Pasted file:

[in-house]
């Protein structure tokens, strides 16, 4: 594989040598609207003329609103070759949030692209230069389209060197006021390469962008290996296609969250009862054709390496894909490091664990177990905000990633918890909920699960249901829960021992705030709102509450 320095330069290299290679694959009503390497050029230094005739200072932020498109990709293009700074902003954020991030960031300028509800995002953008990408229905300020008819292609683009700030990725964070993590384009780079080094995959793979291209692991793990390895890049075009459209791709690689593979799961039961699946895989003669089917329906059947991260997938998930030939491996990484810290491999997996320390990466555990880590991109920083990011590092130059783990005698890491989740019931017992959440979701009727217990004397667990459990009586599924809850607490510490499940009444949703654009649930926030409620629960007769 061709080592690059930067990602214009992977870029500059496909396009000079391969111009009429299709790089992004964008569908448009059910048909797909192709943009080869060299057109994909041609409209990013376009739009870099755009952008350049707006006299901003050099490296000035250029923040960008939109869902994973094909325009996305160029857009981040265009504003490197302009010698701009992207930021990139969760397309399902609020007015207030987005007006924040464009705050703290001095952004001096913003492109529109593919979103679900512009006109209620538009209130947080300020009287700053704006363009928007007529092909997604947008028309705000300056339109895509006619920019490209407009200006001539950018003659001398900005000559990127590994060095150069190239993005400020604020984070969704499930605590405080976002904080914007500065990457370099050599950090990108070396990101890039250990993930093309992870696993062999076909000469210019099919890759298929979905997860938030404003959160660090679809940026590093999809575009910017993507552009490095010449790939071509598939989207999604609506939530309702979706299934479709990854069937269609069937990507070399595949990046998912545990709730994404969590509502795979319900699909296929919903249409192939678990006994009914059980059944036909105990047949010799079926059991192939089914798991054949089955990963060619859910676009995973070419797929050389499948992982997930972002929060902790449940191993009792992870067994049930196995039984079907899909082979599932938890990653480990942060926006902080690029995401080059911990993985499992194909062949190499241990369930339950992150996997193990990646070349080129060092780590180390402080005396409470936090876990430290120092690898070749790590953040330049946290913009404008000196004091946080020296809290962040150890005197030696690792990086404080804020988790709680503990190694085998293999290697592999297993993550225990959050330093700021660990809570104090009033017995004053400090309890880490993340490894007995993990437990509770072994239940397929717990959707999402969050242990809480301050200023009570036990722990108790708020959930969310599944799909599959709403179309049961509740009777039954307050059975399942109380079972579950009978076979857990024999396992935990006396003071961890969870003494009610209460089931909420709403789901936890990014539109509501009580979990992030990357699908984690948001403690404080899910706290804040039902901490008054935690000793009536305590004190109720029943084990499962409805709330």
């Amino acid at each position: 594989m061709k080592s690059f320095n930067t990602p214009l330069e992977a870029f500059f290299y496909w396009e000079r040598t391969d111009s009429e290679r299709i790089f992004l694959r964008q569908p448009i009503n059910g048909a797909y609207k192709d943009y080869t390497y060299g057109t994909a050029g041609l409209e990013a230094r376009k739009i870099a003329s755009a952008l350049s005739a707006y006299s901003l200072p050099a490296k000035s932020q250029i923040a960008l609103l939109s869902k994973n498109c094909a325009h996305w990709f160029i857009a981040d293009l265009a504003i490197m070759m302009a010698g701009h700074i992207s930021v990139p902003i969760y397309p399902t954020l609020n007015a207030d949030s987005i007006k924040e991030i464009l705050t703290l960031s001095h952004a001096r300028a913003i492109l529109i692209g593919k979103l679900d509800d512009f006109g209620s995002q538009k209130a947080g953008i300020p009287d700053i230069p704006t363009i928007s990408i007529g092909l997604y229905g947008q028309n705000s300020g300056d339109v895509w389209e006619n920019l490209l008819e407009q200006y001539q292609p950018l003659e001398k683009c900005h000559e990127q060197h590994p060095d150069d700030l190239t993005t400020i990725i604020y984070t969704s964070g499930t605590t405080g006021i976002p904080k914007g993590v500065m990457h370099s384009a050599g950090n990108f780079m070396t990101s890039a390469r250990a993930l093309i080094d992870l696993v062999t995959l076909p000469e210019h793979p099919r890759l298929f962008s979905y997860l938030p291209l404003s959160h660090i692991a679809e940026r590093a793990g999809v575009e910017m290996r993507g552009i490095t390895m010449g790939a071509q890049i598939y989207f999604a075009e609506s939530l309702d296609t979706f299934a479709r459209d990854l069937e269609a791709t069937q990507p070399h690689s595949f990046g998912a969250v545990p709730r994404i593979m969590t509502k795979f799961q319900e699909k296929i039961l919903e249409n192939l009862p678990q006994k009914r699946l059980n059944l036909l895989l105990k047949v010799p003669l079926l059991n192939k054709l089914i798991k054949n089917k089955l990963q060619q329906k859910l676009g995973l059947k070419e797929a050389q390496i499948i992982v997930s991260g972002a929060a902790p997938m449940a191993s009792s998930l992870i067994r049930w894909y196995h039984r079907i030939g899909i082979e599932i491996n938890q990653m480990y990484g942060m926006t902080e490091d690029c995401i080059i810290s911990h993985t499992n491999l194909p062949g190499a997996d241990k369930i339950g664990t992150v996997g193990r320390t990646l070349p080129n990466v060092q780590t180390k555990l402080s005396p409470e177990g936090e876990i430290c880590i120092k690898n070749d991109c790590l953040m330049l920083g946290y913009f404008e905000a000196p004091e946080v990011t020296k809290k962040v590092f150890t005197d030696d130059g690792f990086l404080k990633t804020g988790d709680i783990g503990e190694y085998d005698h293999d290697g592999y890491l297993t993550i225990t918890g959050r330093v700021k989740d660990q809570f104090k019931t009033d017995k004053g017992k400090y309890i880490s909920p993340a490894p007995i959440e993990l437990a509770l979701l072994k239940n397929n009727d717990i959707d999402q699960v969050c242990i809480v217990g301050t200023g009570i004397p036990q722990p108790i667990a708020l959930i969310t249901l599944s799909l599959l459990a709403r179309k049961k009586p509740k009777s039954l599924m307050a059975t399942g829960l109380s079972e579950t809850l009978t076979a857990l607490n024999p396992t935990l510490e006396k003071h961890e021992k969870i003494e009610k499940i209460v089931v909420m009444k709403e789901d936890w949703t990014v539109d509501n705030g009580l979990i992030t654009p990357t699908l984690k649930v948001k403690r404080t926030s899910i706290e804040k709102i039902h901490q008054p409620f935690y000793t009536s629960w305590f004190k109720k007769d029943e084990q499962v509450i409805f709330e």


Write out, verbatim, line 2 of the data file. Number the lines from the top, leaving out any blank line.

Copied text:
């Protein structure tokens, strides 16, 4: 594989040598609207003329609103070759949030692209230069389209060197006021390469962008290996296609969250009862054709390496894909490091664990177990905000990633918890909920699960249901829960021992705030709102509450 320095330069290299290679694959009503390497050029230094005739200072932020498109990709293009700074902003954020991030960031300028509800995002953008990408229905300020008819292609683009700030990725964070993590384009780079080094995959793979291209692991793990390895890049075009459209791709690689593979799961039961699946895989003669089917329906059947991260997938998930030939491996990484810290491999997996320390990466555990880590991109920083990011590092130059783990005698890491989740019931017992959440979701009727217990004397667990459990009586599924809850607490510490499940009444949703654009649930926030409620629960007769 061709080592690059930067990602214009992977870029500059496909396009000079391969111009009429299709790089992004964008569908448009059910048909797909192709943009080869060299057109994909041609409209990013376009739009870099755009952008350049707006006299901003050099490296000035250029923040960008939109869902994973094909325009996305160029857009981040265009504003490197302009010698701009992207930021990139969760397309399902609020007015207030987005007006924040464009705050703290001095952004001096913003492109529109593919979103679900512009006109209620538009209130947080300020009287700053704006363009928007007529092909997604947008028309705000300056339109895509006619920019490209407009200006001539950018003659001398900005000559990127590994060095150069190239993005400020604020984070969704499930605590405080976002904080914007500065990457370099050599950090990108070396990101890039250990993930093309992870696993062999076909000469210019099919890759298929979905997860938030404003959160660090679809940026590093999809575009910017993507552009490095010449790939071509598939989207999604609506939530309702979706299934479709990854069937269609069937990507070399595949990046998912545990709730994404969590509502795979319900699909296929919903249409192939678990006994009914059980059944036909105990047949010799079926059991192939089914798991054949089955990963060619859910676009995973070419797929050389499948992982997930972002929060902790449940191993009792992870067994049930196995039984079907899909082979599932938890990653480990942060926006902080690029995401080059911990993985499992194909062949190499241990369930339950992150996997193990990646070349080129060092780590180390402080005396409470936090876990430290120092690898070749790590953040330049946290913009404008000196004091946080020296809290962040150890005197030696690792990086404080804020988790709680503990190694085998293999290697592999297993993550225990959050330093700021660990809570104090009033017995004053400090309890880490993340490894007995993990437990509770072994239940397929717990959707999402969050242990809480301050200023009570036990722990108790708020959930969310599944799909599959709403179309049961509740009777039954307050059975399942109380079972579950009978076979857990024999396992935990006396003071961890969870003494009610209460089931909420709403789901936890990014539109509501009580979990992030990357699908984690948001403690404080899910706290804040039902901490008054935690000793009536305590004190109720029943084990499962409805709330």